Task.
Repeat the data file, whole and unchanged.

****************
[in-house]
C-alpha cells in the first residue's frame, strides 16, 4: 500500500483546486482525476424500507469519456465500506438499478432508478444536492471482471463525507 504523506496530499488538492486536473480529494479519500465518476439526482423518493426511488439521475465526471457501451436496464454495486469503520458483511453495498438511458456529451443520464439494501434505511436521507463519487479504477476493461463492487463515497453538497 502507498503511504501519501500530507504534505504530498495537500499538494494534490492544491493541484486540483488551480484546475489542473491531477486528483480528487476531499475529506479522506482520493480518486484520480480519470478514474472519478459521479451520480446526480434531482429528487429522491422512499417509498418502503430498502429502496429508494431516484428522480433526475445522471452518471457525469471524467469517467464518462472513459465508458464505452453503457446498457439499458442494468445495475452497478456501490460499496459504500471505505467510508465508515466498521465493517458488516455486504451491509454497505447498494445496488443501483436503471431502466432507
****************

[in-house]
C-alpha cells in the first residue's frame, strides 16, 4: 500500500483546486482525476424500507469519456465500506438499478432508478444536492471482471463525507 504523506496530499488538492486536473480529494479519500465518476439526482423518493426511488439521475465526471457501451436496464454495486469503520458483511453495498438511458456529451443520464439494501434505511436521507463519487479504477476493461463492487463515497453538497 502507498503511504501519501500530507504534505504530498495537500499538494494534490492544491493541484486540483488551480484546475489542473491531477486528483480528487476531499475529506479522506482520493480518486484520480480519470478514474472519478459521479451520480446526480434531482429528487429522491422512499417509498418502503430498502429502496429508494431516484428522480433526475445522471452518471457525469471524467469517467464518462472513459465508458464505452453503457446498457439499458442494468445495475452497478456501490460499496459504500471505505467510508465508515466498521465493517458488516455486504451491509454497505447498494445496488443501483436503471431502466432507